Taking photos of businesses...??s

Discussion in 'Ethics and Philosophy' started by BWGirl, Apr 16, 2005.

  1. BWGirl

    BWGirl Member

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    Hey All!
    I wasn't really sure which topic to put this in...I realise it's not truly "Ethics & Philosophy"...so here's my question...

    I have this grand idea for a project but I am not really sure how to proceed.
    I want to take a series of photos of drive-in restaurants... there are quite a few of them 'alive & well' in Wisconsin.

    I have no idea what I will do with the photos... maybe a self-published book... but I will have to see once things get rolling. I have never undertaken anything like this, so I am not really sure how to do this.

    I figured that I would talk to the owners of the places I want to shoot to get permission and of course bring them prints... but beyond that, I am clueless... do I make up some sort of release? How do I plan this so if I do decide to publish it, it will all be ok?

    Thanks for your help!
     
  2. Claire Senft

    Claire Senft Member

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    This is not another sneaky idea on how to have fun is it? The best idea would be to get model releases from the property owner. Might be hard to do. If any recognizable people are in the photos then releases would also be a good idea. The fact that you have used someone's image, or their property's image without permission may well not subject you to any penalty in case of being sued...none of which, however, does anything to reduce your legal bills

    If you are taking these photos for journalistic purposes to be published in the newpaper that will afford you goodly measure of protection.

    For most purposes the first amendment allows, except for national security or when signs are posted not allowing it, you extremely broad rights to photograph people and places for viewing the photos in the privacy of your home wheter they like it or not.

    If I am on a public sidewalk and I am not impeding anyone from their right to use the sidewalk I can, with very few exceptions indeed photograph at will both people as well as places. Troubles of a legal nature arise only when the photo is used outside your home's privacy.

    When I go out and photograph a city scene which almost always makes use of a tripod and someone asks me why I am taking a photo I tell them it is for exercise. If they question that I tell them I am exercising my first admendment rights and if they do not like it I refer them to the police department. If I am asked what my purpose in taking the photo, I tell them because I want to. If they ask me who I am with I tell them its just you and me here. All the while I clearly evince an attitude that their questions are unwelcome..the main exception to this rule is when I am approached by someone as nice as Jeanette because then it is fun..I enjoy it. Geez I can not believe I said that.

    None of the above is meant to discourage you B&W girl. You can probably do exactly what you want and have no problems whatsiever.
     
  3. rbarker

    rbarker Member

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    Sounds like a fun project. Shoot 'em before they 'doze 'em.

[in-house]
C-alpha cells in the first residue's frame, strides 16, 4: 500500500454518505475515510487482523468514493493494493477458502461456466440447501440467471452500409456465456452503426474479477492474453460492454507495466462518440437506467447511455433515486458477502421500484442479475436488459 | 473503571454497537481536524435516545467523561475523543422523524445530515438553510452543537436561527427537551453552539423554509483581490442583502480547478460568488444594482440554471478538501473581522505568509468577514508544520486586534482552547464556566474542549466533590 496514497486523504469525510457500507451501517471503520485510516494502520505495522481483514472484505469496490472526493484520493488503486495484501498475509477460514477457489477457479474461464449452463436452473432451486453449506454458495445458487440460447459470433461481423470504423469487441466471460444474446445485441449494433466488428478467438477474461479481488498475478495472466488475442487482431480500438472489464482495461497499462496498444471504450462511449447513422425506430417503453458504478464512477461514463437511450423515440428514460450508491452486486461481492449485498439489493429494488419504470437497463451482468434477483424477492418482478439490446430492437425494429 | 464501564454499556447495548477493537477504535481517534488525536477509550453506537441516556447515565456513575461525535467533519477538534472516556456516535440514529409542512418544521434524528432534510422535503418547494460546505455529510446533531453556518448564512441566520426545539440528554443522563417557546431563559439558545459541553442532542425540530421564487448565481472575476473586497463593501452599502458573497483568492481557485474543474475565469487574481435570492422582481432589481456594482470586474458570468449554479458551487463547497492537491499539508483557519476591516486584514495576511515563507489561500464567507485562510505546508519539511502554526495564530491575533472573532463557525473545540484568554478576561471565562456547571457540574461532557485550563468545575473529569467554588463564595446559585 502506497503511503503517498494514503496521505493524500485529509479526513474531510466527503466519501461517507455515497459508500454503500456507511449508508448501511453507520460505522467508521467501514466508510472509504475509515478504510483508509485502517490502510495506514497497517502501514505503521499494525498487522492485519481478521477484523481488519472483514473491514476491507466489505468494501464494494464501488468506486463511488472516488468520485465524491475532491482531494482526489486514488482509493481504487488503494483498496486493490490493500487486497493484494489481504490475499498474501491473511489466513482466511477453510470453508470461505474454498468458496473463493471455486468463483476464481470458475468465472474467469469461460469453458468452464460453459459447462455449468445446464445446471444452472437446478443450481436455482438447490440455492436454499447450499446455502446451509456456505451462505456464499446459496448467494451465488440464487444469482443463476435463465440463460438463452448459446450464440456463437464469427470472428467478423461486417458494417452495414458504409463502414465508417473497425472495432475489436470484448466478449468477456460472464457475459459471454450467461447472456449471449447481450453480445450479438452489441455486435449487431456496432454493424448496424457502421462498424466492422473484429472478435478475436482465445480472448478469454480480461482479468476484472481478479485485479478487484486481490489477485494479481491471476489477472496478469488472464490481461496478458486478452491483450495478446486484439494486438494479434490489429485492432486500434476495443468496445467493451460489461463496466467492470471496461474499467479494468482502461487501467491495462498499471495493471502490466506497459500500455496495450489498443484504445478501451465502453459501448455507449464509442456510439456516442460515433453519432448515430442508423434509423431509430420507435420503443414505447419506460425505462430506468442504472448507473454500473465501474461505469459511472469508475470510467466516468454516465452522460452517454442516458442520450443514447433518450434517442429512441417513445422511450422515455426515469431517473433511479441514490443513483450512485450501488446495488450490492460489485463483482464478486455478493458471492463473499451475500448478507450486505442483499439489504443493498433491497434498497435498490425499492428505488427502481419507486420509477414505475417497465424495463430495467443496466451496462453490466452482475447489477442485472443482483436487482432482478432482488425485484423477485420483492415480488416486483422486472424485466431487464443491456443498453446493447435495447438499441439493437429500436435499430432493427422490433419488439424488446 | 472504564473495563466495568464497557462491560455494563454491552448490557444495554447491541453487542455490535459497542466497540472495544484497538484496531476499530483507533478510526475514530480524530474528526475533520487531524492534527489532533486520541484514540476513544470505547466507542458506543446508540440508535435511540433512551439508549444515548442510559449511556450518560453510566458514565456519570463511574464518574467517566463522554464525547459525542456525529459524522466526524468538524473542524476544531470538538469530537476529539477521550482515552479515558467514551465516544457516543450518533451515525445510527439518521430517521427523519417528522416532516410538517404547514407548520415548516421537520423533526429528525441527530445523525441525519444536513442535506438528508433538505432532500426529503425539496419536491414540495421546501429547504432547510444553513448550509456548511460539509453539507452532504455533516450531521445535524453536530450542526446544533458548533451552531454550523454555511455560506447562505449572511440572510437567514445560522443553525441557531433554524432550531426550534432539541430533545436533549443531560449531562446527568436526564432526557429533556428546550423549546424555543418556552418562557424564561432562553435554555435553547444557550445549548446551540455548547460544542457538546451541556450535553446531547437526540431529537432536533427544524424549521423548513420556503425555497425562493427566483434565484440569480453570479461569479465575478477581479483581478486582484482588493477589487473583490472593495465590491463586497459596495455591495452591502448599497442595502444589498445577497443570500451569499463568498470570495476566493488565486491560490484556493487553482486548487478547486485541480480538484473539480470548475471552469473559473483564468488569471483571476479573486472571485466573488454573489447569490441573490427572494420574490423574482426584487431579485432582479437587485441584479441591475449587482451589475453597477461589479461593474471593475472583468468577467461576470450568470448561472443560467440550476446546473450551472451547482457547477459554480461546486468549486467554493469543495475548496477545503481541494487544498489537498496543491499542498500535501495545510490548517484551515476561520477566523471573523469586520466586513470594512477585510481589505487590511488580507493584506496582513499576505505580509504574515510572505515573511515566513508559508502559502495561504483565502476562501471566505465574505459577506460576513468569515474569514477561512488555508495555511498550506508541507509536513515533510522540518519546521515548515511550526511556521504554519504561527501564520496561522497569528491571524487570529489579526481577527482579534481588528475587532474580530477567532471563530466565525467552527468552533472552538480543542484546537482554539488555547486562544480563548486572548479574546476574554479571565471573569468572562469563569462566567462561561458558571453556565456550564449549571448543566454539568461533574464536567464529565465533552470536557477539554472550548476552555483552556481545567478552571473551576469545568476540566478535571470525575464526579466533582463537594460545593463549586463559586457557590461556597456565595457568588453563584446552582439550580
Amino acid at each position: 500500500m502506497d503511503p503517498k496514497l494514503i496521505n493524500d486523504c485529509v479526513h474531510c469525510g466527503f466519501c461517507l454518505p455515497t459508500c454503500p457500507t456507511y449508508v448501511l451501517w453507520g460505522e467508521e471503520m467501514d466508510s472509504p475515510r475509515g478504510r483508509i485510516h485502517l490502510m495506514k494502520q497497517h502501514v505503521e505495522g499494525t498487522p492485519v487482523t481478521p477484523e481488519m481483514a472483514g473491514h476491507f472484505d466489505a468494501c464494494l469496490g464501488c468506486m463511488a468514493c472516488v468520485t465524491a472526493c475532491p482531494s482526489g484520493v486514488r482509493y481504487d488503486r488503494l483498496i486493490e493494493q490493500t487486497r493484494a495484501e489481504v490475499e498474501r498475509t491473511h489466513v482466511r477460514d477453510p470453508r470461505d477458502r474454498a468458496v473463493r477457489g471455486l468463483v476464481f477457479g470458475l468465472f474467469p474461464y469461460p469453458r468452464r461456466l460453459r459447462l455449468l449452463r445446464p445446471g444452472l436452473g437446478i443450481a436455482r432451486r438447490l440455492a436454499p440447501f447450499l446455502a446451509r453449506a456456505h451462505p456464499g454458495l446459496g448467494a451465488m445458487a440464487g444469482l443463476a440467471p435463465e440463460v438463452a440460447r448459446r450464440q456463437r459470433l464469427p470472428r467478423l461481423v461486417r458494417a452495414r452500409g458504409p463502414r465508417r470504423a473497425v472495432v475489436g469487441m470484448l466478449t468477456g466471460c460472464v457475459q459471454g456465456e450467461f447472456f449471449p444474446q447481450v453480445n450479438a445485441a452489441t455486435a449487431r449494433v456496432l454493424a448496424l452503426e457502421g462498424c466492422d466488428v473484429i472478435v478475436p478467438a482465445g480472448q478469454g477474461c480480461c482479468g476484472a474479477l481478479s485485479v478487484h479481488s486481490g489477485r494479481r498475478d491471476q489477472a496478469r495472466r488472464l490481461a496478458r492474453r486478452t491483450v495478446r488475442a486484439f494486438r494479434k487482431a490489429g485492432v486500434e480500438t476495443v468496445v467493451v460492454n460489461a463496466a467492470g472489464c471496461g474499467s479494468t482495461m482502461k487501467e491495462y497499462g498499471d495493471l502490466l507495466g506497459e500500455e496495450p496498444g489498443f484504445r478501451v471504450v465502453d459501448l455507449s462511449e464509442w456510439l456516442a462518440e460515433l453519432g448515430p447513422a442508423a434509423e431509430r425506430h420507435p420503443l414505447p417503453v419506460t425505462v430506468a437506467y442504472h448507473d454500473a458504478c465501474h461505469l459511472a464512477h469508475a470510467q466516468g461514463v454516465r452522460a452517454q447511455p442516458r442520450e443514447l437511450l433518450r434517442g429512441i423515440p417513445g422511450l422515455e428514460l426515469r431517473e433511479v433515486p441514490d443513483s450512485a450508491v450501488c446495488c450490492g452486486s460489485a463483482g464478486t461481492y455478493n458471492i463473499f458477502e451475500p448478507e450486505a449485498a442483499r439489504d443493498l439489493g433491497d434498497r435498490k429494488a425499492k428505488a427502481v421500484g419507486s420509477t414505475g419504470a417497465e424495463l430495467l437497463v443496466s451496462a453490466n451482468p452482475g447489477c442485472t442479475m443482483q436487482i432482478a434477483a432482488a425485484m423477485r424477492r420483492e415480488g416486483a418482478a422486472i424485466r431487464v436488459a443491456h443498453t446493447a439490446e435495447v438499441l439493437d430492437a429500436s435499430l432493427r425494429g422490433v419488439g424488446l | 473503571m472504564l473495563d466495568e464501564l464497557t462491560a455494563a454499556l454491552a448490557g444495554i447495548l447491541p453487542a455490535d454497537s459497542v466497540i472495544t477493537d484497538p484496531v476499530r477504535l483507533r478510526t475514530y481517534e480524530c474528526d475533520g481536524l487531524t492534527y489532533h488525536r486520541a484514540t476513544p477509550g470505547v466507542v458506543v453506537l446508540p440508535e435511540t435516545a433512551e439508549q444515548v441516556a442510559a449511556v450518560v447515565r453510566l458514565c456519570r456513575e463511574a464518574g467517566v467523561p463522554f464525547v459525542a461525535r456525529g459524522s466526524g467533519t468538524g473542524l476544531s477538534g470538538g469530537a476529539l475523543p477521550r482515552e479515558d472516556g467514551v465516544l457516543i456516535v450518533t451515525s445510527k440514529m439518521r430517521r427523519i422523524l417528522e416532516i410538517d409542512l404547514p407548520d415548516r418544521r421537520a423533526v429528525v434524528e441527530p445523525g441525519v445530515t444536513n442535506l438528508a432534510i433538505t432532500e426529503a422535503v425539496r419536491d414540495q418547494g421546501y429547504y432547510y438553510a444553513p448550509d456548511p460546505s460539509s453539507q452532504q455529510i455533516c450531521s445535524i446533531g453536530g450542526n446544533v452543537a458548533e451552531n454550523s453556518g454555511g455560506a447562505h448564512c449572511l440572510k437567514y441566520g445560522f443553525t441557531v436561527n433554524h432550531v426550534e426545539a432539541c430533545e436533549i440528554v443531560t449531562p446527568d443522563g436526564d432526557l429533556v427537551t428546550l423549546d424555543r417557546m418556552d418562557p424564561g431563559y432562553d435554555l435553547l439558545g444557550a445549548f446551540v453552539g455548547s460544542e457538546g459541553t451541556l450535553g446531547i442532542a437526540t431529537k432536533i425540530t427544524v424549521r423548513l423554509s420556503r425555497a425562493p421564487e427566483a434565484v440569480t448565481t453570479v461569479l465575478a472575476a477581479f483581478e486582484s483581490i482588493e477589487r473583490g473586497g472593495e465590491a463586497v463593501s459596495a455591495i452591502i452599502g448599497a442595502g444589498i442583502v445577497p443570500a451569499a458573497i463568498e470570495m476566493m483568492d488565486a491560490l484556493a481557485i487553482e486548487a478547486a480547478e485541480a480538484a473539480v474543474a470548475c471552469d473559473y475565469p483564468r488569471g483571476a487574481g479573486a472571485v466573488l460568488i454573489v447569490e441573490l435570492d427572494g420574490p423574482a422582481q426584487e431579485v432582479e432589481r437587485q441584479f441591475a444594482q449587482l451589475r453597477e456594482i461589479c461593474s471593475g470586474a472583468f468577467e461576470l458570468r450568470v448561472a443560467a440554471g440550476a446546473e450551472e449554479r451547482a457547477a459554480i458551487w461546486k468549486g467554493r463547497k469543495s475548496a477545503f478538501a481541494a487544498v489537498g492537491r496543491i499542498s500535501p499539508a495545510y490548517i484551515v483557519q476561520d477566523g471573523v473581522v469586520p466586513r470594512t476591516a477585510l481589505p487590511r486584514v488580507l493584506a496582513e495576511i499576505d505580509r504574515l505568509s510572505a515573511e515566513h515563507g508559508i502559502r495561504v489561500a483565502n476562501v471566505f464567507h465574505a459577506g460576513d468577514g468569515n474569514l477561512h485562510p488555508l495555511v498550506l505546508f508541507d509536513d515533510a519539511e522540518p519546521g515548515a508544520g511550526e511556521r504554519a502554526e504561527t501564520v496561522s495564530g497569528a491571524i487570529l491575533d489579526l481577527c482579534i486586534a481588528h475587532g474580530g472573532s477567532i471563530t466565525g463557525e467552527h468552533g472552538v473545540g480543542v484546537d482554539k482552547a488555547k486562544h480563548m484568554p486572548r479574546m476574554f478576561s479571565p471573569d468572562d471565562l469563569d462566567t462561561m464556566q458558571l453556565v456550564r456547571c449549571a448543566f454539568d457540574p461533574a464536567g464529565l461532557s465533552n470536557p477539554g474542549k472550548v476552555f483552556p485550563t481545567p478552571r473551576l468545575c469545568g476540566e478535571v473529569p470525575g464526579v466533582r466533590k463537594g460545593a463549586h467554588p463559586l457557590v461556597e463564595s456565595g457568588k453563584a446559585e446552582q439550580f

While you might get by without any "documentation", you'll have greater flexibility if you can obtain model releases from any people appearing in the images, and a "property release" from the building owner. Forms for both, along with excellent explanations of their use, are available on the Photo District News site (www.pdnonline.com). Look under the Resources->Business Resrources menu item. Until recently, the info was free, but it appears they are now selling it. Probably worth the $7, though.
     
  4. TPPhotog

    TPPhotog Member

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    Jeanette do I detect a good excuse for shopping here as well? :wink: Happily the laws are different over here so I can't help you but good luck with the project :D
     
  5. waynecrider

    waynecrider Member

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    I don't think that you would have a problem getting releases from the drive-in owners, regardless of your possible intent to publish a book. They would probably love the exposure. As far as the people are concerned, if a waitress is seen, get that release, but otherwise don't worry about people in cars unless it's a close shot. You probably won't see them. You might have to change license plates numbers, but that's about it. I'd pickup some close shots of the food being delivered and I'd get those release's. In the video business I know producers who give a $1 for the release. It's just for the exchange and making sure someone doesn't come back on you. Overall I think it's a great idea. I remember the drive-in's when I lived outside Chicago. I'd also explore the subject with a behind the scene viewpoint as well.
     
  6. bjorke

    bjorke Member

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    just poke a search like
    "model release" property
    into google and you'll find plenty of forms and/or templates for forms. Customize them as you see fit...
     
  7. Michael A. Smith

    Michael A. Smith Subscriber

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    If the photographs are being used in an art context only--exhibition or a book--then no model releases are needed. If they will be used in advertising or in any commercial way, then indeed model releases must be obtained. It probably can't hurt to get a relaease if you are doing a portrait and the photograph is obviously about that person. But if there is simpley someone in the scene you needn't bother. Iin order for someone to sue you they have to show harm. Just having their picture in an art book does not cause anyone harm unless you are showing them in an uncomplimentary way.

    BackStreetBooks, our other publishing company (besides Lodima Press) is about to release a book about demolition derby. There are many portraits and no model releases. We feel confident that none are needed.